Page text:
More than 100,000 visitors are expected this year at the German Auto Museum in the Castle of Langenburg between Heilbronn and Nuremberg. The exhibit will feature 75 vintage cars and Grand Prix racers including Maseratis, Ferraris, Porsches and Mercedeses. Visitors may tour the castle and see its collection of tapestries, paintings, china and furnishings dating from the Renaissance to the 19th Century.
Ladenburg is a town that will be a discovery for many visitors. The Celts populated this site 3,000 years ago. The Romans made it a trade and administration center in AD 98, and hardly a month goes by without the discovery of more Roman artifacts.
The Gothic St. Gallus Church with its Romanesque crypt is built on the old Roman market basilica. The Witches Tower and Martin’s Gate are part of town fortifications built in AD 1200 above the Roman defensive wall. The bishops of Worms had made their summer residence here for a thousand years before Karl Benz decided he wanted to live in Ladenburg the rest of his life.
Mannheim on the Rhine and the Neckar, with a population of more than 300,000, is a city of commerce and culture that invites auto centennial visitors to a rendezvous this year, and the rendezvous is with more than classic cars.
A sightseeing tour of the city gives an overview that ranges from the Baroque Palace to the Old Town Hall on Market Street and the flower shows in the city’s green heart at Luisenpark, one of the most beautiful parks in Europe. This is counterpointed by the modern business centers, pleasure boating on the rivers, open-air swimming pools and more than 150 public tennis courts.
The city where the automobile was born is also where Drais demonstrated his first foot-propelled bicycle in 1817, and there are many bicycle paths. A mile-long pedestrian zone is lined with elegant boutiques, sidewalk cafes and art galleries.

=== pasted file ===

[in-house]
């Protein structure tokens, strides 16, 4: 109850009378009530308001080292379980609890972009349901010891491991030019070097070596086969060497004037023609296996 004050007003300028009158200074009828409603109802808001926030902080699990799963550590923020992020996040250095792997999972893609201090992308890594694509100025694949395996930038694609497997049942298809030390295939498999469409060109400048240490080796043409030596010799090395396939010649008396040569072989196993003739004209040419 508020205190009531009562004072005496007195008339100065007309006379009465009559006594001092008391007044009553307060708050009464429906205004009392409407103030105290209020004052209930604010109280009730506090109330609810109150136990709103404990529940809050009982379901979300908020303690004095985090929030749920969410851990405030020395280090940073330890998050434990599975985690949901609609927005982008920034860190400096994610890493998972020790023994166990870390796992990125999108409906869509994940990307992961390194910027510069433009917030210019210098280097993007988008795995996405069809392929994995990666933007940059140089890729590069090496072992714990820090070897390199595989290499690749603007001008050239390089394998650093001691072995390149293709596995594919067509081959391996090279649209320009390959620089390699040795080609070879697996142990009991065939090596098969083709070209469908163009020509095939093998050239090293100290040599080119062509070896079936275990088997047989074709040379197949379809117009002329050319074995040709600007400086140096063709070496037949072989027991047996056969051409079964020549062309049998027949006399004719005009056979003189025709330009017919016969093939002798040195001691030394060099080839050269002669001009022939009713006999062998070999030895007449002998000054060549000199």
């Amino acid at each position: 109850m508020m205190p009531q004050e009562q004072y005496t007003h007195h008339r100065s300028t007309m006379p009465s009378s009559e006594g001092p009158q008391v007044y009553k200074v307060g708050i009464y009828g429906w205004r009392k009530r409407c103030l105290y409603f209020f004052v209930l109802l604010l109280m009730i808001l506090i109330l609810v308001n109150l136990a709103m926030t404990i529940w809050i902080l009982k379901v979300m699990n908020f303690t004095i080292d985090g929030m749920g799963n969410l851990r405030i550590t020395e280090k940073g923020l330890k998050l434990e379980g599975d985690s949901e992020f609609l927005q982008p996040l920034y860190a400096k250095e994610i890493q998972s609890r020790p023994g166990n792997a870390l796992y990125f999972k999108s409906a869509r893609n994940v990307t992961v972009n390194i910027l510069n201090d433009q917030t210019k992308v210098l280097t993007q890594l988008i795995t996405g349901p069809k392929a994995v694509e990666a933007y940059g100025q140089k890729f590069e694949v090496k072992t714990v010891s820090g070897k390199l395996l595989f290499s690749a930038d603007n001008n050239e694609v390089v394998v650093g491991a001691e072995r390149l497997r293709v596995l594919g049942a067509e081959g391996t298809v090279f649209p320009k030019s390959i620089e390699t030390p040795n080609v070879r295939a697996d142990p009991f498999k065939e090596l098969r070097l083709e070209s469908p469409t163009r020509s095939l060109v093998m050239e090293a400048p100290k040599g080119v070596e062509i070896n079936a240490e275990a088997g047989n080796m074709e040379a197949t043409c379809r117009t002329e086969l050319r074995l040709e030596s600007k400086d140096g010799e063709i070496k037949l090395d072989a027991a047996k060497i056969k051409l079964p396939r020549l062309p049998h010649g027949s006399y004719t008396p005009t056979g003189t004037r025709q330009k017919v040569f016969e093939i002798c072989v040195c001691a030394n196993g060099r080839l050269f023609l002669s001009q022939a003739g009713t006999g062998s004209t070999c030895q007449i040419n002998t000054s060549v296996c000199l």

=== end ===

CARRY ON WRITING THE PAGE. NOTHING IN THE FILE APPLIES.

Arts in Mannheim
The Mannheim National Theater is a center for opera and all the performing arts. Concerts are given in the Knights’ Hall of the Electoral Palace and at the university. An evening out also offers such a variety of options as the splendor of the Mozart Room in the Rosengarten Festival Hall and the kaleidoscope of cabarets and old taverns along the waterfronts. Accommodations include luxury hotels and small 19th-Century inns.
Cannstatt, where Daimler worked, near Stuttgart has a summer folk festival that attracts up to 5 million visitors. Vineyards grow right into Stuttgart, a city of 600,000, the cultural and commercial capital of Swabia, with health spas fed by some of the biggest mineral springs in Western Europe.
It is likewise a city where one of the Continent’s leading ballet companies is headed by Prima Ballerina Marcia Haydee. The cultural palette includes the International Bach Academy, Karl Muenchiner’s world-famous chamber orchestra and many types of creative theater, from classic plays and opera to avant-garde and local dialect productions.
The 217-meter TV tower offers a view all the way to the Swiss Alps on a clear day. The city’s planetarium, considered one of the most modern in the world, takes visitors on daily journeys through space and time, far beyond the world of Daimler and Benz.
Linden Museum in Stuttgart is considered one of the Continent’s most important ethnological museums. The futuristic Staatsgalerie Museum, with one of the largest Picasso collections in the nation, set a record by drawing 1.5 million visitors after it opened in 1984.
From two miles of park along the Neckar River, white sightseeing boats cruise past Johann Schiller’s birthplace at Marbach. Schiller wrote in Stuttgart and the philosopher Georg Hegel was born here.
For more details, contact the German National Tourist Office at 444 S. Flower St., Los Angeles 90071, phone (213) 688-7332. Ask also about the Lufthansa Airline “Holiday Collection” of special packages for the independent traveler, designed in cooperation with American Express. As an example, the four-day package price for Stuttgart is $169 per person, double occupancy, tied in with low-cost, advance-purchase air fares.